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Aerial lifts to move between adjacent seasteads

Home Forums Archive Structure Designs Aerial lifts to move between adjacent seasteads

This topic contains 4 replies, has 5 voices, and was last updated by Profile photo of goedjn goedjn 4 years ago.

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  • #1040
    Profile photo of Arthur-B.
    Arthur-B.
    Participant

    Title says it all. It’s probably been suggested before but I couldn’t find it in the forum search.

    Adjacent seasteads may move relative to each other, making bridges potentially unpractical. A bridge can have some degrees of freedom, and the more still the seasteads are relative to each other, the easier it is to build bridges. However, it’s relatively straightforward to build aerial lifts, and let’s face it, they have a cool factor.

    In order to accommodate for varying distance, the cable can be tied to spring or much better a counterweight via a set of compound pulleys so the counterweight doesn’t need to be too heavy. I drew the spring instead of the pulleys because I can’t draw and pulleys were much harder to draw, but pulleys+counterweight are definitely the way to go.

    #7391
    Profile photo of wohl1917
    wohl1917
    Participant

    There is a modified version of the a ‘Beeches Buoy’ system. It would only work if the Seasteads were anchored 180′ out from each other otherwise they would slowly be pulled together… It would work though.

    #7394
    Profile photo of vincecate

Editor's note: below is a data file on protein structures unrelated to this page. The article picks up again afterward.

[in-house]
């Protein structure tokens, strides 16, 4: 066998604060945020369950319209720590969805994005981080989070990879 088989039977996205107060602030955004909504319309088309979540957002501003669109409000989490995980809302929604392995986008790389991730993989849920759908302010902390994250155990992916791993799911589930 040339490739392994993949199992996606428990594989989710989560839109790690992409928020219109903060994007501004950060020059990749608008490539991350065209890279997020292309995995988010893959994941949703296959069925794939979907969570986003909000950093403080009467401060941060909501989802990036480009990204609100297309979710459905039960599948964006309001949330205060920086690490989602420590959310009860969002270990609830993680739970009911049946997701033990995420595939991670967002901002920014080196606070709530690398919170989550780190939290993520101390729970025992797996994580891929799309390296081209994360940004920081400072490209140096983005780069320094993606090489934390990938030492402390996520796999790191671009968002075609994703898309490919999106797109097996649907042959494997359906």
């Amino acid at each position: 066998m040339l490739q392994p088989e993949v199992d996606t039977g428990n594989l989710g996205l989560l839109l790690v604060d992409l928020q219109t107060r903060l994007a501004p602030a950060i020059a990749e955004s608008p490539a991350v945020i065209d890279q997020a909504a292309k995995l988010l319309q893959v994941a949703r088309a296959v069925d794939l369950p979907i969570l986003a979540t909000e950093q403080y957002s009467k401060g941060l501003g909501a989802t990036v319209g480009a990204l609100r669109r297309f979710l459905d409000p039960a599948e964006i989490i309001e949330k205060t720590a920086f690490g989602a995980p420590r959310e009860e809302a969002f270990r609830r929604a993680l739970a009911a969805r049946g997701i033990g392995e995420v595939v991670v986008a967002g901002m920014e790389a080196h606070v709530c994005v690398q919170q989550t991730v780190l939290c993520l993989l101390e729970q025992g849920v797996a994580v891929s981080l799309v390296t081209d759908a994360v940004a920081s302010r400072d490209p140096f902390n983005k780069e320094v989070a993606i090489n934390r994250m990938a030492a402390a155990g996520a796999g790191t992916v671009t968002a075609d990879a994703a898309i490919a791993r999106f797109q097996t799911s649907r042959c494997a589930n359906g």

vincecate
    Participant

    Would not need to be anchored. If you have something that can move you through the water it can also provide tension on the line after it is connected between the two seasteads.

    http://wiki.seasteading.org/index.php/User:Vincecate/SkyWay

    #7542
    Profile photo of Jeff-Chan
    Jeff-Chan
    Participant

    The U.S. Navy used moveable bridges between barges. It has fairly low wave height limits though, even in scaled-up form. I can’t find the original reference which had pictures of the bridges, but here’s a related link.

    http://seasteading.org/stay-in-touch/blog/3/2009/05/04/us-navy-working-seasteads

    #11559
    Profile photo of goedjn
    goedjn
    Participant

    If the cars move suspended on a cable, there will be a tendancy to both tip and pull the spars tward each other. OTOH, if you use a rigid rail that’s mounted of rollers at either or both ends, that need not be true. That would then function more like a gangplank than a breeches bouy.

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